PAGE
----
How to Create an Effective Employee Handbook
Does your practice have an employee handbook? Within any office environment, employees need a written document that outlines not only the general policies and expectations of their employer, but also legal information such as the employees’ rights. By developing and distributing such a handbook to your staff, you’ll be taking a positive step toward maintaining consistency in terms of how certain situations (such as sick time or overtime) are handled for all employees. And you’ll also provide your staff with a very helpful resource they can refer to whenever questions come up about certain situations in the workplace.
If your practice doesn’t have one—or if it’s been a while since you’ve reviewed and updated yours—here are some guidelines for creating a useful employee handbook:
Include General Employee Information and Legal Obligations
Consider what information new employees need to know. Items such as the practice’s mission statement and any workplace policies, such as standards of conduct, employee benefits, work schedules, leave and vacation guidelines, technology usage, discipline policies, and termination and resignation procedures, are all crucial topics to cover.
You should also outline your legal obligations to your employees and provide an overview of an employee’s personal rights. Be sure to include an “at will” statement (which indicates that an employee can be fired at any time and without cause), as well as a general disclaimer stating that the handbook is not considered to be comprehensive and doesn’t cover all possible applications and exceptions to the policies it describes.
Beyond that, you should include any policies regarding safety and security, sexual harassment, disability, medical leave, and nondiscriminatory employment practices. Before you finalize the handbook, it would be good to consult with an attorney who has expertise regarding labor laws and ask him or her to make sure all of the necessary bases are covered.
Don’t Go into Too Much Detail
While you want be sure to include important policies and information, there’s no need to go overboard. If you try to cover every point, you may find yourself continually updating the handbook. So think about the document as an overview of the basic office rules, rather than a comprehensive guide.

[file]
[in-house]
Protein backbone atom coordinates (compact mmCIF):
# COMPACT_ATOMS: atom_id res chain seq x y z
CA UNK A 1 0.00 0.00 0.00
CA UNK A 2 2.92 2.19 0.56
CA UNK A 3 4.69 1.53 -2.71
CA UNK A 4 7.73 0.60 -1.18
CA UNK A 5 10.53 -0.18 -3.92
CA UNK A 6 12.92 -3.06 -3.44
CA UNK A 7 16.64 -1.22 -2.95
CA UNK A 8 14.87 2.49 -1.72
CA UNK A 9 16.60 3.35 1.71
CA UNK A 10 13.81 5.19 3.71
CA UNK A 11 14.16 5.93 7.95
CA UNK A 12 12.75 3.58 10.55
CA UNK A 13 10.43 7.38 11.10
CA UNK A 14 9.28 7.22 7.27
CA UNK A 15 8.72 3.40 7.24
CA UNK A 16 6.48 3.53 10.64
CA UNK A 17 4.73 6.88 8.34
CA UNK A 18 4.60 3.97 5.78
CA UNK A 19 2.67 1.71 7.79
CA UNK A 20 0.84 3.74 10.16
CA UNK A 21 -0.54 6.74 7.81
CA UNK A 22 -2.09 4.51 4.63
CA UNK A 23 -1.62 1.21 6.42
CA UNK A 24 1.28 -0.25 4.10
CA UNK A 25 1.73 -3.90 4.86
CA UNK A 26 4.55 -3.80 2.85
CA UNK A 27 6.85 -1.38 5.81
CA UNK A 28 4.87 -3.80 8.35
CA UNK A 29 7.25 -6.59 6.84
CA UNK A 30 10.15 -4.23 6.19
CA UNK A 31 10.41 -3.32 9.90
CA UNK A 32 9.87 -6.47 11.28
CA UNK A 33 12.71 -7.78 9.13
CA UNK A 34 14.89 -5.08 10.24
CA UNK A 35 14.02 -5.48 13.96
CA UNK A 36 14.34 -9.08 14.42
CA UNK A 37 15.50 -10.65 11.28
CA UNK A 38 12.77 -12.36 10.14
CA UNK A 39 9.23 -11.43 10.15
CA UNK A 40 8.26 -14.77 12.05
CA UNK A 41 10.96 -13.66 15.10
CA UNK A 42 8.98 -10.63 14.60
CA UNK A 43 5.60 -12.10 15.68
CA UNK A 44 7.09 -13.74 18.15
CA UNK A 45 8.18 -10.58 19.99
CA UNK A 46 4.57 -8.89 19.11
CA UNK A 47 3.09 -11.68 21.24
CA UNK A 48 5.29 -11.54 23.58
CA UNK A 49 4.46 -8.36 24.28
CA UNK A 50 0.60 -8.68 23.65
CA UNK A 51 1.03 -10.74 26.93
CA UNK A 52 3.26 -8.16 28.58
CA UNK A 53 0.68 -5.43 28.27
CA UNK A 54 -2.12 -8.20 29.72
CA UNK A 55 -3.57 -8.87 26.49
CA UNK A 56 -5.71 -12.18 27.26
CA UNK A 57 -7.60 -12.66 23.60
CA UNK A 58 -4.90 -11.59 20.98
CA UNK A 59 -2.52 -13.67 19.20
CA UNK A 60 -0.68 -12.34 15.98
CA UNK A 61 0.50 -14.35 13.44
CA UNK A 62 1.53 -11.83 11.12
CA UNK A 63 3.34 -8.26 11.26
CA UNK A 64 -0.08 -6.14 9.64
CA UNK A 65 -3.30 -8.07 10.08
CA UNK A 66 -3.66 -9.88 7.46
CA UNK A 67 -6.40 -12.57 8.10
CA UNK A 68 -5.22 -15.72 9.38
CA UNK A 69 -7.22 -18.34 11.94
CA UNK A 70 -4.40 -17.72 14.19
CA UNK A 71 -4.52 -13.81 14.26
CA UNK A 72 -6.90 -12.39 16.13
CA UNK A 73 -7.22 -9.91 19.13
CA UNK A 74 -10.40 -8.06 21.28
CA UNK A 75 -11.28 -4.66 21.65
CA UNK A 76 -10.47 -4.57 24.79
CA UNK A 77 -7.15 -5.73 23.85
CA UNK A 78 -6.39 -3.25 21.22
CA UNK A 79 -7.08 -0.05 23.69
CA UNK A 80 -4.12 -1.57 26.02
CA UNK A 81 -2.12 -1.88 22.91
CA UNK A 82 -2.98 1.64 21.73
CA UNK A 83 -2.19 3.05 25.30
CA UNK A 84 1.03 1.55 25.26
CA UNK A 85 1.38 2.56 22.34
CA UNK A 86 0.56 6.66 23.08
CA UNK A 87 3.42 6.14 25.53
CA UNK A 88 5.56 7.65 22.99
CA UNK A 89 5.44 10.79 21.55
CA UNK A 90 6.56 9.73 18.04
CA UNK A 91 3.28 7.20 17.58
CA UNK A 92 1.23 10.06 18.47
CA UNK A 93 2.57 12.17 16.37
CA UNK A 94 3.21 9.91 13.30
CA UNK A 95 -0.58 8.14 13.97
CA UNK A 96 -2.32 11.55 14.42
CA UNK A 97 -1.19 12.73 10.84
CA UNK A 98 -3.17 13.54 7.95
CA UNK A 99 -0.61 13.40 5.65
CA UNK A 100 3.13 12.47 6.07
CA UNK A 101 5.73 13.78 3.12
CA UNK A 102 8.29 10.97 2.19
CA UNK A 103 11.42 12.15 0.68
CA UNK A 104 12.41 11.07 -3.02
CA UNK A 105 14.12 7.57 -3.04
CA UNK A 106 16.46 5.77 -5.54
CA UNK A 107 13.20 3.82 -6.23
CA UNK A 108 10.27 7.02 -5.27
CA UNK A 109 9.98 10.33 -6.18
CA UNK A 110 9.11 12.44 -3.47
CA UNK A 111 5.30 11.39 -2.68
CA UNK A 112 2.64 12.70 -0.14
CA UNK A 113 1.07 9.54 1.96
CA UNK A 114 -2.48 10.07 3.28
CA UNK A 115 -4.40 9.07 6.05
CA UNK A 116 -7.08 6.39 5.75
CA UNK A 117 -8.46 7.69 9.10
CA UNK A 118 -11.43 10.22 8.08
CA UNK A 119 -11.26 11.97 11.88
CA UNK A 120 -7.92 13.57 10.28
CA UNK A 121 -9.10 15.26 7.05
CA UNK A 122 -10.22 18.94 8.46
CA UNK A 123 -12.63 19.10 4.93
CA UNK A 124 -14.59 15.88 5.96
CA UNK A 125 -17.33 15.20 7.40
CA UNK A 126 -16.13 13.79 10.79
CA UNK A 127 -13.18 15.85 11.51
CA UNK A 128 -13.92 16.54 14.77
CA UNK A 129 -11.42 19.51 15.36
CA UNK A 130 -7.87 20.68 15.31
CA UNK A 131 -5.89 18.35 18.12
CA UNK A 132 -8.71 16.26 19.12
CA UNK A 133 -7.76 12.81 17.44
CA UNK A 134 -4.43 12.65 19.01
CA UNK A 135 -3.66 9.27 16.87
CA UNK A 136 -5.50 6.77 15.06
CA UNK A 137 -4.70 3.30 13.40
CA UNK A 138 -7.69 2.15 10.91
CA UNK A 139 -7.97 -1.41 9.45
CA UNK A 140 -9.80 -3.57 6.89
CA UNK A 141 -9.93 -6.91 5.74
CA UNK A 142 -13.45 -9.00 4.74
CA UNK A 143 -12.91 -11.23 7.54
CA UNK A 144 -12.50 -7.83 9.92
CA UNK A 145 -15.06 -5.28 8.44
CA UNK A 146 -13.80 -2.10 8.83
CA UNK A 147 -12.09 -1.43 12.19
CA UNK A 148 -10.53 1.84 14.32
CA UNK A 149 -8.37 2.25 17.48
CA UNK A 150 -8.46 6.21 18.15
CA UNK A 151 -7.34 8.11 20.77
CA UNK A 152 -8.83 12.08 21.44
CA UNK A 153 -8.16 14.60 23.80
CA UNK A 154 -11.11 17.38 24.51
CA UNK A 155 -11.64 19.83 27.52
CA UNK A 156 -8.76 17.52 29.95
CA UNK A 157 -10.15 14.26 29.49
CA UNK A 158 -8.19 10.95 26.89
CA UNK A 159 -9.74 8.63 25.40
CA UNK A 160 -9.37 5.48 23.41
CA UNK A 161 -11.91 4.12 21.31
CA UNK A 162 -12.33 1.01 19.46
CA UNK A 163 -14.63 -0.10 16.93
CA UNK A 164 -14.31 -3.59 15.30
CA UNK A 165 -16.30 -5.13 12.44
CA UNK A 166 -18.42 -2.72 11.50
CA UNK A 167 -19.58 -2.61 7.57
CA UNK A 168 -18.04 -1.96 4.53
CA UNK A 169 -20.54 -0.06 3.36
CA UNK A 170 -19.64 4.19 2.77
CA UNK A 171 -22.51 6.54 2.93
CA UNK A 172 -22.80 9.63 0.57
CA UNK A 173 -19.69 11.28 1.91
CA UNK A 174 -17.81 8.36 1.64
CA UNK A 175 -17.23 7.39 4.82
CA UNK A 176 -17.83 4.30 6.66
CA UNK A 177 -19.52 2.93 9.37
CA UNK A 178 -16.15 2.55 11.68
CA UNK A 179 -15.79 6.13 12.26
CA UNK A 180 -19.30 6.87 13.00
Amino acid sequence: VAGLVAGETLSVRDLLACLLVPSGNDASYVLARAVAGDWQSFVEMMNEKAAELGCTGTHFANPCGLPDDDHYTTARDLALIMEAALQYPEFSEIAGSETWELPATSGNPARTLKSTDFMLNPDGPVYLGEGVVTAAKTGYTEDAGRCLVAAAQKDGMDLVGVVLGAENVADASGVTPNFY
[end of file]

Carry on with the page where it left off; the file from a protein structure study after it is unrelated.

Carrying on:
While you may choose to cover pay schedules or overtime pay policies in the handbook, it shouldn’t include salary information or other details that would be agreed upon within an individual’s employment contract. In the unfortunate case of litigation, statements made in the handbook could become a point of conflict. So keep things simple and to the point to prevent future contention or confusion.
Make the Handbook Easy to Use and Understand
A handbook is only useful if it’s distributed properly and your employees understand it. To start, give a copy to each new employee as part of their orientation and training. Have them sign a document that confirms they’ve received and reviewed the handbook.
You should also commit to review the handbook at least once a year to make sure all of the policies are up to date and match current office procedures. Remember, the written guidelines in a handbook should reflect what is actually put into practice, not what you wish would happen.
To ensure that the handbook is a helpful resource, don’t forget to include a simple table of contents and a glossary of key terms. The language as a whole should be easy for your employees to understand and apply, so avoid using any type of legalese or overly technical jargon. Encourage your employees to keep their copies readily accessible. And set a good example for your staff by referring to it as needed.
The main benefit of an employee handbook is the consistency it provides in the workplace. By outlining office policies and legal obligations in a written document, all employees will receive the same information and be able to review it whenever necessary. The result? The workflow of your practice will run smoothly, and you’ll have a ready resource for resolving employee conflicts whenever they should arise.